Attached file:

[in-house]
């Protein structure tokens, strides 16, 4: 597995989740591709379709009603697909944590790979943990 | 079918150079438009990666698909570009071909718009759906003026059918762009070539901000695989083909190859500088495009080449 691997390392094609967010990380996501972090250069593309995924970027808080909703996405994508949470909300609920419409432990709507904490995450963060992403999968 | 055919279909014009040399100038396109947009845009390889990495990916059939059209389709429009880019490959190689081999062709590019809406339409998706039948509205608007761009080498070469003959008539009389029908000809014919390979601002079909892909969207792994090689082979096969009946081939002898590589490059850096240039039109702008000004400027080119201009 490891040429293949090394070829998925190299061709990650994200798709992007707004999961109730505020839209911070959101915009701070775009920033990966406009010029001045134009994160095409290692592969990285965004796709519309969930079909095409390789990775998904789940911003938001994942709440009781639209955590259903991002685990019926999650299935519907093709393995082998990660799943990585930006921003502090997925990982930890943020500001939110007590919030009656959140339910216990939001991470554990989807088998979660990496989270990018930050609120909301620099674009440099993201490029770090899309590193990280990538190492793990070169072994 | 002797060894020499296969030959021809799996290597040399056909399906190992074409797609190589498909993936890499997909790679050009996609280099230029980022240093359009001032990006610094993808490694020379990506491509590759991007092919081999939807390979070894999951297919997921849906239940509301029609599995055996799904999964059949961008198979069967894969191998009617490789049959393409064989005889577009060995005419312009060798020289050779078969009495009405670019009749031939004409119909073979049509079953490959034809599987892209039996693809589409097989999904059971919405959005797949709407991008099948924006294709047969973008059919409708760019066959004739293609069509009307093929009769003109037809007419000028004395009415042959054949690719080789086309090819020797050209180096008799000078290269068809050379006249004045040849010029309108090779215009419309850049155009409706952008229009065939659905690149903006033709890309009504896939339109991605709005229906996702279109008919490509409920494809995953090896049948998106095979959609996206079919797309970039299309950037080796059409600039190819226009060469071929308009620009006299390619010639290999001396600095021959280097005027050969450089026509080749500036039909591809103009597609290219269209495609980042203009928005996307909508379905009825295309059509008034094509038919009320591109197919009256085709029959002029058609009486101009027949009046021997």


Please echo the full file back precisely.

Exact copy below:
[in-house]
């Protein structure tokens, strides 16, 4: 597995989740591709379709009603697909944590790979943990 | 079918150079438009990666698909570009071909718009759906003026059918762009070539901000695989083909190859500088495009080449 691997390392094609967010990380996501972090250069593309995924970027808080909703996405994508949470909300609920419409432990709507904490995450963060992403999968 | 055919279909014009040399100038396109947009845009390889990495990916059939059209389709429009880019490959190689081999062709590019809406339409998706039948509205608007761009080498070469003959008539009389029908000809014919390979601002079909892909969207792994090689082979096969009946081939002898590589490059850096240039039109702008000004400027080119201009 490891040429293949090394070829998925190299061709990650994200798709992007707004999961109730505020839209911070959101915009701070775009920033990966406009010029001045134009994160095409290692592969990285965004796709519309969930079909095409390789990775998904789940911003938001994942709440009781639209955590259903991002685990019926999650299935519907093709393995082998990660799943990585930006921003502090997925990982930890943020500001939110007590919030009656959140339910216990939001991470554990989807088998979660990496989270990018930050609120909301620099674009440099993201490029770090899309590193990280990538190492793990070169072994 | 002797060894020499296969030959021809799996290597040399056909399906190992074409797609190589498909993936890499997909790679050009996609280099230029980022240093359009001032990006610094993808490694020379990506491509590759991007092919081999939807390979070894999951297919997921849906239940509301029609599995055996799904999964059949961008198979069967894969191998009617490789049959393409064989005889577009060995005419312009060798020289050779078969009495009405670019009749031939004409119909073979049509079953490959034809599987892209039996693809589409097989999904059971919405959005797949709407991008099948924006294709047969973008059919409708760019066959004739293609069509009307093929009769003109037809007419000028004395009415042959054949690719080789086309090819020797050209180096008799000078290269068809050379006249004045040849010029309108090779215009419309850049155009409706952008229009065939659905690149903006033709890309009504896939339109991605709005229906996702279109008919490509409920494809995953090896049948998106095979959609996206079919797309970039299309950037080796059409600039190819226009060469071929308009620009006299390619010639290999001396600095021959280097005027050969450089026509080749500036039909591809103009597609290219269209495609980042203009928005996307909508379905009825295309059509008034094509038919009320591109197919009256085709029959002029058609009486101009027949009046021997």